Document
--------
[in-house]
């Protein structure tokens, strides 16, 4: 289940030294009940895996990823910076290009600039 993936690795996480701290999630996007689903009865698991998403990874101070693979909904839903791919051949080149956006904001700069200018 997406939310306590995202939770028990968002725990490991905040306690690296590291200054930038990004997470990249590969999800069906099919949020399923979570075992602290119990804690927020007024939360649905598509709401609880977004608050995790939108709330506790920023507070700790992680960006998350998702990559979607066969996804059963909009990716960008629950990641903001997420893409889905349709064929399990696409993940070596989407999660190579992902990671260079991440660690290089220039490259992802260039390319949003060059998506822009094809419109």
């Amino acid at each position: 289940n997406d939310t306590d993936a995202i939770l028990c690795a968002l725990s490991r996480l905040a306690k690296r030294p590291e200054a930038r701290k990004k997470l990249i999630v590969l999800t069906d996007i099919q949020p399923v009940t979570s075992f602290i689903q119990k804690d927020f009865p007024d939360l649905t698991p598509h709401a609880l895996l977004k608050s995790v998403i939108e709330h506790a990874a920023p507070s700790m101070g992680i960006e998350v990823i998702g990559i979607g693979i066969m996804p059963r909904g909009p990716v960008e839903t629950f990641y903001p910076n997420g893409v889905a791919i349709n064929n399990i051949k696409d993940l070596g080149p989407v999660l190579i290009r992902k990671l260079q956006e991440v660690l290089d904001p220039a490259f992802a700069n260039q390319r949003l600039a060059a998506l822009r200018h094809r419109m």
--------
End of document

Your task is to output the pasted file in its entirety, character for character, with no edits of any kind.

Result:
[in-house]
């Protein structure tokens, strides 16, 4: 289940030294009940895996990823910076290009600039 993936690795996480701290999630996007689903009865698991998403990874101070693979909904839903791919051949080149956006904001700069200018 997406939310306590995202939770028990968002725990490991905040306690690296590291200054930038990004997470990249590969999800069906099919949020399923979570075992602290119990804690927020007024939360649905598509709401609880977004608050995790939108709330506790920023507070700790992680960006998350998702990559979607066969996804059963909009990716960008629950990641903001997420893409889905349709064929399990696409993940070596989407999660190579992902990671260079991440660690290089220039490259992802260039390319949003060059998506822009094809419109």
């Amino acid at each position: 289940n997406d939310t306590d993936a995202i939770l028990c690795a968002l725990s490991r996480l905040a306690k690296r030294p590291e200054a930038r701290k990004k997470l990249i999630v590969l999800t069906d996007i099919q949020p399923v009940t979570s075992f602290i689903q119990k804690d927020f009865p007024d939360l649905t698991p598509h709401a609880l895996l977004k608050s995790v998403i939108e709330h506790a990874a920023p507070s700790m101070g992680i960006e998350v990823i998702g990559i979607g693979i066969m996804p059963r909904g909009p990716v960008e839903t629950f990641y903001p910076n997420g893409v889905a791919i349709n064929n399990i051949k696409d993940l070596g080149p989407v999660l190579i290009r992902k990671l260079q956006e991440v660690l290089d904001p220039a490259f992802a700069n260039q390319r949003l600039a060059a998506l822009r200018h094809r419109m």